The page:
Mold remediation professionals are generally called into a job when there has been a significant leak and mold growing on building materials. This can also include a mold problem that was caused by the HVAC system not functioning properly.
That does not mean they know how to clean the ductwork. Remember, some of the material that ductwork is made out of can be delicate and cause further problems not related to mold growth if not cleaned correctly.
Keep in mind that the mold that grows on the ductwork is not actually growing on the duct work and is not likely considered viable (active growing).
Cleaning the mold within the ductwork does not involve and containing building material.
You do not need to hold a licensed to use the chemicals to sanitize the ductwork.
This is all something the HVAC professional should be able to perform.
So I am not going to take you from A-Z on how to have your ducts cleaned.
Why is that?
If you read the section above, I recommend having the ducts cleaned by an HVAC professional
…And I’m not HVAC Professional.
I will, however, give you an outline of what your air conditioning company should be doing.
Keep in mind that the process of cleaning the ducts may vary based on what your ducts are made of. The outline below is assuming you have flex duct but we will also go over the process if you have fiberglass a little later on.
A ton of particles will be stirred up in the air during the process.
That’s why it’s important that some your furnishings be covered. For example, a sheet of plastic should be put over a bed if a vent is present
Plastic should be put on a floor in front of a return. This process could get messy.
The grills need to be removed so the ducts can be accessed. All the grills should also be wiped down with a biodegradable solution.
You ever notice some staining like this on your grills:
This is surface mold and should be cleaned. It is recommended that the cleaning be done outside the home.
This will prevent any unwanted particles from being pulling into the air while the process is being set up.
The blower will be located in the air handler itself. During this process, the coils from the air handler may also be cleaned if mold is growing on them.
This article is dedicated to the ducts, however, if you do have your coils cleaned it is usually done with a biodegradable solution or throuwashing.ess called acid washing. This is normally an additional charge and is not a normal part of the duct cleaning process depending on which company you use.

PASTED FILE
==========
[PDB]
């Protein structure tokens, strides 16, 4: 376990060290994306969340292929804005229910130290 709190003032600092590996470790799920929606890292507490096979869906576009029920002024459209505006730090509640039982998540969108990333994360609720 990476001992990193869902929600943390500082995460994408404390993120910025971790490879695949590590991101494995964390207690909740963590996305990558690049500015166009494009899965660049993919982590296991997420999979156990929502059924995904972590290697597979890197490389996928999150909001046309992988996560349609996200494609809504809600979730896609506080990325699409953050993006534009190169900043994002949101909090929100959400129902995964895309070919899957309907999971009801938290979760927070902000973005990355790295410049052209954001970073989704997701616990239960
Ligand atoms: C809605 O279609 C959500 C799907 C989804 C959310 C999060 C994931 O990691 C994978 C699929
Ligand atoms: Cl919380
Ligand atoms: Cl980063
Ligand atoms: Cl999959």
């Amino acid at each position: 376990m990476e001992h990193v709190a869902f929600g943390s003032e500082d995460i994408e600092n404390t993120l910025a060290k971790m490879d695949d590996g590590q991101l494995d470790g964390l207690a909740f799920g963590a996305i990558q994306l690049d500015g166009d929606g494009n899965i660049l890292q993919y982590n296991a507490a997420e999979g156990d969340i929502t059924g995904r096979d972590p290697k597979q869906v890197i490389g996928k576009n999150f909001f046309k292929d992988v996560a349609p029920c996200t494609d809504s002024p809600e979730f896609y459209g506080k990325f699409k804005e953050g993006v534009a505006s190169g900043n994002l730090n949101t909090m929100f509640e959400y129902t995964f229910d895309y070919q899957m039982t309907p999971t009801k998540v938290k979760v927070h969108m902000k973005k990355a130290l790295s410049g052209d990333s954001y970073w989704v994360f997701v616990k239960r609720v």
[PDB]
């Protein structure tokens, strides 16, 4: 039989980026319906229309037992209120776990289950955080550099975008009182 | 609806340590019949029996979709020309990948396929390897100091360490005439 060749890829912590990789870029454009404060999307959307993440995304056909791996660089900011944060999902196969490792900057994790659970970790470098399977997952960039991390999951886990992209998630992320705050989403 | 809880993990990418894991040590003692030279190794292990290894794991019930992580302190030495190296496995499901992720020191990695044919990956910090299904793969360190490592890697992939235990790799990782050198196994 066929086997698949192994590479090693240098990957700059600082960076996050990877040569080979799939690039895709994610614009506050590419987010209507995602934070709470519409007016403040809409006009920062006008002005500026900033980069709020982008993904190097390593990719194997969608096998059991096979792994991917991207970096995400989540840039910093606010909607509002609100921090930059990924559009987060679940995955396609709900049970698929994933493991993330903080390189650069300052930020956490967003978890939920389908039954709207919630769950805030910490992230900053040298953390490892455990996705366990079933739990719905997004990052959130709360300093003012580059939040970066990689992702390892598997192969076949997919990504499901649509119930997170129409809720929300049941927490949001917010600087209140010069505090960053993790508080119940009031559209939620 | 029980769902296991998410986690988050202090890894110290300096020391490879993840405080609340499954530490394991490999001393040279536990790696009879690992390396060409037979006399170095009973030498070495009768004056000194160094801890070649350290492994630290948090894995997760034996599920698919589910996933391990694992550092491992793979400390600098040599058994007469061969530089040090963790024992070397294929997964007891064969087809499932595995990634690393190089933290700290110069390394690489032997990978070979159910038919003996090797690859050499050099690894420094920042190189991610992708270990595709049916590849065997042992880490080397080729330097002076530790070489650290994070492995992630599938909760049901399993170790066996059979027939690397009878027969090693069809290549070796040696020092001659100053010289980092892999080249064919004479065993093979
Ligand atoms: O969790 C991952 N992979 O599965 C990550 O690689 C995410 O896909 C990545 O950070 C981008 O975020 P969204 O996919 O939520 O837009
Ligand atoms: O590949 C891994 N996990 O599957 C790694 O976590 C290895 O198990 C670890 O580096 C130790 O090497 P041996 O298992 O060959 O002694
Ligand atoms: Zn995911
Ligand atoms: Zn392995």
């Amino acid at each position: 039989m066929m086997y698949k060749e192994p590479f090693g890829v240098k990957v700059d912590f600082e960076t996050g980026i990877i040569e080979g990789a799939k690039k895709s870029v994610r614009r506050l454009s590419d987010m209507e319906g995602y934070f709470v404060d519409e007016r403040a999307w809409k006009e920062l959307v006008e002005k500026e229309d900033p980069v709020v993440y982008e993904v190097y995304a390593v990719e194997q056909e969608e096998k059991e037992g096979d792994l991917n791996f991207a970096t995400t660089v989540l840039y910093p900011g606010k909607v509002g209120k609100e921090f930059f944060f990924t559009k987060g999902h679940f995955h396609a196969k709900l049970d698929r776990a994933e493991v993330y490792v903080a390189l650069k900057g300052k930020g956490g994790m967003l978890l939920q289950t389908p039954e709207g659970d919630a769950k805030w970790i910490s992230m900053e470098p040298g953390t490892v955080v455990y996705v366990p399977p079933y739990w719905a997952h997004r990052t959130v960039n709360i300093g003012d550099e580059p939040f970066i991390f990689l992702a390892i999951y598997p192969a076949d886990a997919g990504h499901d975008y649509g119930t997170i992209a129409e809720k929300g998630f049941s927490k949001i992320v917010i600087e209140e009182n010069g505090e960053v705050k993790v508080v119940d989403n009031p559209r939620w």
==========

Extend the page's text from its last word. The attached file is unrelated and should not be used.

It is entirely possible for your ducts to be absolutely filthy but your coils are clean. I see it all the time.
The negative air machine has something called a HEPA filter in it. Negative air allows all particles to be sucked into the HEPA filter instead of the particles just floating around in the air.
The negative air machine can have tubes that hook up inside your ductwork to act as a vacuum to suck all dirt and debris right out.
The negative air machine will generally get the smaller particles, but in order to get the heavier particles, the technician will generally use a special vacuum.
This usually has an extension to clean deep into the registers.
The technician will then use something called an Angel brush to further clean the ducts.
*** SUPER IMPORTANT: This should be done on the lowest speed and very lightly so the ducts are not damaged.
It should also be done with negative air set up to be the most effective when it comes to removing particles.
This is the most important part.
An anti-microbial solution is then fogged into the ductwork. The ducts should still be under negative air when this is done.
Once this is complete the registers should be resealed and still left under negative air pressure.
The process on contact cleaning with a HEPA Vacuum should be done on all the return plenums.
After all that is completed, final cleanup should be done.
Chances are that even if the inside of the ducts is not fiberglass, your plenum still may be.
During the brushing process it is absolutely imperative that if brushing is done, it is done VERY VERY VERY LIGHTLY
Here’s the thing:
I would not do any kind of brushing with fiberglass. It’s just not worth it. That being said I know of a few HVAC companies that do brush fiberglass. It’s not my preference.
As a matter of fact, if HEPA Vacuuming is being completed it should also be done super lightly.
So if brushing and Vacuuming aren’t done, how do you clean fiberglass ductwork?
Glad you asked…
If there is excessive dirt, dust, and mold on your fiberglass ductwork, you can simply just replace the ducts.
I forgot about the part where it can cost THOUSANDS OF DOLLARS to do that!
Another option is painting your ducts with anti-microbial paint.
The anti-microbial sealant does two main things:
This is a much more affordable and feasible option.
Obviously, the price will vary based on the size of your home.
I am going to give you the pricing of the duct cleaning based on a reputable HVAC business that I work with very often. Their pricing is considered reasonable.
$26 per register.
An average 2000 sq foot home has 15-20 registers. Based on that it would be $390-$520.
If you want to have the coils cleaned it’s $375 per air handler.
Let’s face it:
The duct cleaning industry kind of has a crappy reputation.
It’s as simple as if your ducts are dirty, you should have them cleaned.
There is no exact time period you should follow. Over time your ducts are bound to get somewhat dirty.
The duct cleaning industry kind of caught a bad rap and that’s why you may hear some people claim the industry in a whole is a scam, but it’s simply not true.
Just like any other industry, duct cleaning companies can scare you into getting the work done. I’m here to tell you not to fall for it. You don’t need to be a professional to stick your head in the ducts and see for yourself. If the amount, of dirt, dust and possible mold is present enough to make you feel uncomfortable, then you should have your air conditioning ductwork cleaned and sanitized.
Have you had any experiences with having your ducts cleaned? If so, how much did it cost you?
Did you notice any difference in the air quality?
I want to hear from you! Tell me about your experiences.
Meet the author: Brad Fishbein is an ACAC council-certified Microbial Investigator. In the fall of 2012, he became a Licensed Mold Assessor in the State of Florida through the Department of Business & Professional Regulation. Brad has helped homeowners with over 5,000 successfully completed Mold Inspections since 2009.